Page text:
• Supplementary Materials

    This PDF file includes:

    • Validation of the physical key
    • Excitation-selected imaging
    • The chosen physical key
    • Reading
    • Digitization
    • Encoding capacity
    • Authentication
    • Data management
    • fig. S1. Cartoon of the optical setup.
    • fig. S2. Absorption spectra.
    • fig. S3. Emission spectra measured with a confocal microscope and a CCD-based spectrometer.
    • fig. S4. Detailed emission spectra of Dy3+-doped zeolites.
    • fig. S5. Spectrally resolved excitation-selected images measured with CCD for Dy3+-doped zeolite.
    • fig. S6. Spectrally resolved excitation-selected images measured with CCD for Eu3+-doped zeolite.
    • fig. S7. Spectrally resolved excitation-selected images measured with CCD for Tb3+-doped zeolite.
    • fig. S8. CCD images of a mixture of Dy3+-, Eu3+-, and Tb3+-doped zeolites.
    • fig. S9. Confocal luminescence images of a mixture of Eu3+-, TB3+-, and Dy3+-doped zeolites using a CCD detector.
    • fig. S10. Transmission electron microscopy image of Tb3+-doped zeolite.
    • fig. S11. Confocal luminescence images of a mixture of Eu3+-, TB3+-, and Dy3+-doped zeolites using an APD detector.
    • fig. S12. Emission spectra measured with a confocal microscope and a CCD-based spectrometer (using SP3 filter in the emission path).
    • fig. S13. Emission spectra in logarithmic scale (same data as in fig. S12), measured with a confocal microscope and a CCD-based spectrometer (using SP3 filter in the emission path).
    • fig. S14. Cross-talk characterization.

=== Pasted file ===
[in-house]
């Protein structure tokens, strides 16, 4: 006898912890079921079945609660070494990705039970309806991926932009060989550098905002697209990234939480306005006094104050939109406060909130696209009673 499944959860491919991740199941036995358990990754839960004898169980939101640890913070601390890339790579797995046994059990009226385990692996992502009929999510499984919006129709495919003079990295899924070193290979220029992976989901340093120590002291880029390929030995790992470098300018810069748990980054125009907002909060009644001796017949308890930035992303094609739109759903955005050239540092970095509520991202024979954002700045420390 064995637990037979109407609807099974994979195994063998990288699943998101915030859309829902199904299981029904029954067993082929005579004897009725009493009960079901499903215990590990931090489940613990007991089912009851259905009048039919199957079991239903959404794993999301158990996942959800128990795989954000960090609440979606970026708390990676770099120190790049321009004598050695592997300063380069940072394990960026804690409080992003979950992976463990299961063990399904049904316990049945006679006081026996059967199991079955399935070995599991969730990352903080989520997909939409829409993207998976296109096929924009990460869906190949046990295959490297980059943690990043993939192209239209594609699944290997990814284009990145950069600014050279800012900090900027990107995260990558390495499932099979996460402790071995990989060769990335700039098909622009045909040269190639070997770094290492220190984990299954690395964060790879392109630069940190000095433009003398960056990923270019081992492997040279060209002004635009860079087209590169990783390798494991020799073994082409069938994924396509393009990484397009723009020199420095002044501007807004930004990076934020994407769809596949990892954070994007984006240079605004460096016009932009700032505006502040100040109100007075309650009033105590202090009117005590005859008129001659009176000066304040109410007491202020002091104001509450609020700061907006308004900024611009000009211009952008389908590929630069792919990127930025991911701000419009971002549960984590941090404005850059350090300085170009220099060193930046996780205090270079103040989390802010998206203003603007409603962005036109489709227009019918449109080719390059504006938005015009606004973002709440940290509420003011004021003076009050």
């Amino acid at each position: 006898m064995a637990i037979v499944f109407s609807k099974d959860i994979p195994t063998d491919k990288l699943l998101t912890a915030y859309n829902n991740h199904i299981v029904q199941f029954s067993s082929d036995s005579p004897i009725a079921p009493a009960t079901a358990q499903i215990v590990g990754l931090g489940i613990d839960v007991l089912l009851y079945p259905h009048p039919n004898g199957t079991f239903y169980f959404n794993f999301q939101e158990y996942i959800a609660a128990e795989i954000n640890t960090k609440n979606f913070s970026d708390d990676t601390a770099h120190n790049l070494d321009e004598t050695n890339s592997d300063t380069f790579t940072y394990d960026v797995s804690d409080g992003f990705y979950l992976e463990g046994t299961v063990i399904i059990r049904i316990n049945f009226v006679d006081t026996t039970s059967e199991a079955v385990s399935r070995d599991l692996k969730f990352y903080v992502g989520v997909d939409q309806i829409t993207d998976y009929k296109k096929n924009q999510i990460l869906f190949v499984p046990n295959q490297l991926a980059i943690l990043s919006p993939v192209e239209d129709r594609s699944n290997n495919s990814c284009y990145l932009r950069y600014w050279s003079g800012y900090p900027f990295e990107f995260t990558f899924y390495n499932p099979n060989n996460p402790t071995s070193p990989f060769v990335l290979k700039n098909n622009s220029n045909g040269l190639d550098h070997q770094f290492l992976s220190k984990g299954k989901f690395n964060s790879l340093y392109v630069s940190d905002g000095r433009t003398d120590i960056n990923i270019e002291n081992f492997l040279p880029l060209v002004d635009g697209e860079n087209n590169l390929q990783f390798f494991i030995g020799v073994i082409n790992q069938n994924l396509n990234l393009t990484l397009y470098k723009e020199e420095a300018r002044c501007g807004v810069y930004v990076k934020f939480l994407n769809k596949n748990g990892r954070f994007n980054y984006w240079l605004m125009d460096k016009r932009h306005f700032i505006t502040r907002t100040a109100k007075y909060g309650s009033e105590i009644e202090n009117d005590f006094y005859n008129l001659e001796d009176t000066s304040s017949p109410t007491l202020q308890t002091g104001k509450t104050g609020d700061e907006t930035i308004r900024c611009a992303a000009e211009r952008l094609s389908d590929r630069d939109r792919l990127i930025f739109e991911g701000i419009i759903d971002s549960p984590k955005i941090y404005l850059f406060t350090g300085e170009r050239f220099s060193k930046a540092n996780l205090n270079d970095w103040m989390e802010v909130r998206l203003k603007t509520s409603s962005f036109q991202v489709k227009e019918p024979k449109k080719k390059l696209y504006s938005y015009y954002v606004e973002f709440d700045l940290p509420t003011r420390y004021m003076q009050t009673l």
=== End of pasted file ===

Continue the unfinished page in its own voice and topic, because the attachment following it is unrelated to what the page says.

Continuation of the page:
• fig. S15. Detailed explanation of the digitization process with key M3Z2A as example.
    • fig. S16. Confocal luminescence images of a mixture of Eu3+-, Tb3+-, and Dy3+-doped zeolites.
    • fig. S17. Confocal luminescence images of a mixture of Eu3+-, Tb3+-, and Dy3+-doped zeolites.
    • fig. S18. Confocal luminescence images of a mixture of Eu3+- and Tb3+-doped zeolites.
    • fig. S19. Confocal luminescence images of a mixture of Eu3+- and Tb3+-doped zeolites.
    • fig. S20. RGB image of zeolites doped with EU3+, TB3+, Dy3+, and nothing.
    • fig. S21. RGB images of co-stained zeolites.
    • fig. S22. The influence of multicolor, taggant size, image resolution, and taggant density on encoding capacity.
    • fig. S23. Illustration of model keys (12- × 12-pixel big squares) for different variables when changing different variables.
    • fig. S24. Defining an acceptance threshold from criteria 1 (checking all the pixels).
    • fig. S25. Criteria 2 analysis.
    • fig. S26. Authentication protocol using verification according to criteria 1 and criteria 2.
    • fig. S27. Demonstration on how the verification criteria 2 works.
    • fig. S28. Performance of the reader according to criteria 2.
    • fig. S29. Verification figures from key M3Z2A according to criteria 2.
    • fig. S30. Epi-illumination bright-field images of anticounterfeiting tags.
    • fig. S31. Photostability of Eu@LTA and Tb@LTA compared to fluorescein.
    • table S1. Matrix of binary combinations of Eu3+, Tb3+, and Dy3+ for zeolite loading.
    • table S2. Cross-talk from the spectra in fig. S12 without background subtraction.
    • table S3. Cross-talk from the spectra in fig. S12 with background subtraction.
    • table S4. Cross-talk matrix derived from total intensities of images in fig. S14 without background subtraction.
    • table S5. Cross-talk matrix derived from total intensities of images in fig. S14 with background subtraction.
    • table S6. Description of two possible reader configurations used to digitize the physical keys.
    • table S7. Encoding capacity of all the measured keys and of ideal keys with the same physical zeolite size, same scan resolution, higher scan size, and nominal zeolite density.
    • table S8. Probability of a random key code guessing any database code when using criteria 1.
    • table S9. Criteria 1 and 2 performance with sparsely populated keys.
    • table S10. Summary of the performance of authenticity of criteria 1 and 2 in fig. S26.
    • table S11. Performance of the reader assessed with match criteria 2.
    • table S12. Strength of the key upon variation of digitization parameters.
    • table S13. File sizes of two different types of images as an example of typical file size.